After winning seven gold medals at the 1972 Olympics, setting new world records in each event, American swimming star Mark Spitz famously said “records are meant to be broken.” He was referring, of course, to achievements which should be celebrated – and not to notorious records like one set in 2015: the largest DDoS (Distributed Denial of Service) attack ever recorded.
Unfortunately, Spitz’s comment is probably applicable to the new DDoS record; there’s no sign that the size of blunt force attacks on computer servers will drop or even stabilize anytime soon but we are ready at our end to offer DDOS protection to our clients if they do face a large attack.
The 500 Gbps Attack
Word of the largest DDoS attack on record, 500 Gbps, was contained in the annual survey of 354 Internet hosts and service providers done by Arbor Networks, a large online security solutions company. There were no other specifics about the attack provided, other than the facts that it was reported by a third-party and a complete analysis hasn’t been done as of yet. So it’s not known exactly what types of services or servers were hit and how long the assault lasted.
The 500 Gbps DDoS was nearly double the size of the attack believed to be the previous “record holder,” the infamous 300 Gbps blast conducted by a British teenager against Spamhaus in 2013. But if the new, enormous attack hadn’t happened, there still would have been a new record set as Arbor Networks reports that there were also DDoS attacks of 450 Gbps, 425 Gbps and 337 Gbps during the year.
The report says that data highlight a notable surge in high-end DDoS forays against providers. For 2015, almost 25% of survey respondents said they’d been the targets of attacks over 100 Gbps in size; in 2014, the “highlight” of the peak attack data had been that 20% had suffered DDoS attacks above 50 Gbps. It’s an obvious, and troubling, trend.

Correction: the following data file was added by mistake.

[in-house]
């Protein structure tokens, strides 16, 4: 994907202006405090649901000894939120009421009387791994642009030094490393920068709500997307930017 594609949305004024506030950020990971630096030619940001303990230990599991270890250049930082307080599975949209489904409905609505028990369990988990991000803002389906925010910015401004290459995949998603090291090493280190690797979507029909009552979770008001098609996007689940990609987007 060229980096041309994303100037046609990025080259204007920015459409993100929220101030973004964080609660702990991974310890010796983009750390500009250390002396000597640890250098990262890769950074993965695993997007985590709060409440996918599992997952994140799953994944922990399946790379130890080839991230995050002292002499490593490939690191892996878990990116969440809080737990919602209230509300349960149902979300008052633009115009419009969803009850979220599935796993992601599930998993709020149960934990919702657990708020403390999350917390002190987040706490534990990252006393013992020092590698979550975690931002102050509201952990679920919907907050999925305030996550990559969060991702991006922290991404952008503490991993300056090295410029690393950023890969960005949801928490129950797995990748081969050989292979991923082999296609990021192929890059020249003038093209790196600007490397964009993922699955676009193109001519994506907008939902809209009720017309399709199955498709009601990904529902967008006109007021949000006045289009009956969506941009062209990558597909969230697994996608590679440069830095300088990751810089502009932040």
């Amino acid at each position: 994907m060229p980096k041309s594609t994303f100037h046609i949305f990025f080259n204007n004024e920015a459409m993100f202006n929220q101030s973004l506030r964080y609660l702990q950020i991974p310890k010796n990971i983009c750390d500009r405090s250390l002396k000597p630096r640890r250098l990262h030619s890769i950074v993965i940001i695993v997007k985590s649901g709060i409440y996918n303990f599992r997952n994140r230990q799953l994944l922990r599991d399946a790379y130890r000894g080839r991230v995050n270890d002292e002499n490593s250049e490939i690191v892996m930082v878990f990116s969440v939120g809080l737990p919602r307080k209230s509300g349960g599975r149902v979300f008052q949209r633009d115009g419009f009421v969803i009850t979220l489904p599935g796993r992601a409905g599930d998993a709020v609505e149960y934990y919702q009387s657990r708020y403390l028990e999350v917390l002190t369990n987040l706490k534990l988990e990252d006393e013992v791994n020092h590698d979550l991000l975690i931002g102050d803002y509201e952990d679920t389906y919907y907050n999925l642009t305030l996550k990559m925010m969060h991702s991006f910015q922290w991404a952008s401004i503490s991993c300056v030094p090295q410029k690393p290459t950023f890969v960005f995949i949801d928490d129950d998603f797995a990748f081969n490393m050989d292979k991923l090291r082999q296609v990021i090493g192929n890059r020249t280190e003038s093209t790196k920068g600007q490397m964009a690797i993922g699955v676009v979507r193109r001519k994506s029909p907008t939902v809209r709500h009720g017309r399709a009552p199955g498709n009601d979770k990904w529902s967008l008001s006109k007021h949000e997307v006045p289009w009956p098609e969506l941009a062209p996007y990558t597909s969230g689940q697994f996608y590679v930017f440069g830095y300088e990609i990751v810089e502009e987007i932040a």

Types and Motives of DDoS Attacks
The Arbor Networks survey contained several other noteworthy results.
The number and severity of application-layer attacks, targeting network components like DNS servers rather than just web servers, is on the rise. Nearly every survey respondent said they had been subject to application-layer assaults over the last year, resulting in client outages for one-third of the providers as opposed to only one-quarter of them in 2014. Arbor Networks also says that simultaneous, multi-vector attacks against services, applications and infrastructures are more common than ever, although brute-force amplification and reflection DDoS attacks against network time protocol servers remain “popular” among hackers. Attackers are also targeting cloud servers more than has been seen in previous years, up by 33% in 2015.
Two final items from the survey worth considering: the primary motivation for DDoS attacks seems to be shifting from vandalism or activist causes to pure financial extortion of the victims, and more than 50% of all respondents say that DDoS issues have caused their Internet connectivity to be completely saturated and their inline firewalls overcome. The report didn’t draw a firm conclusion, but it seems obvious that much more needs to be done by Internet service providers and hosts in the areas of DDoS protection and mitigation in the coming years.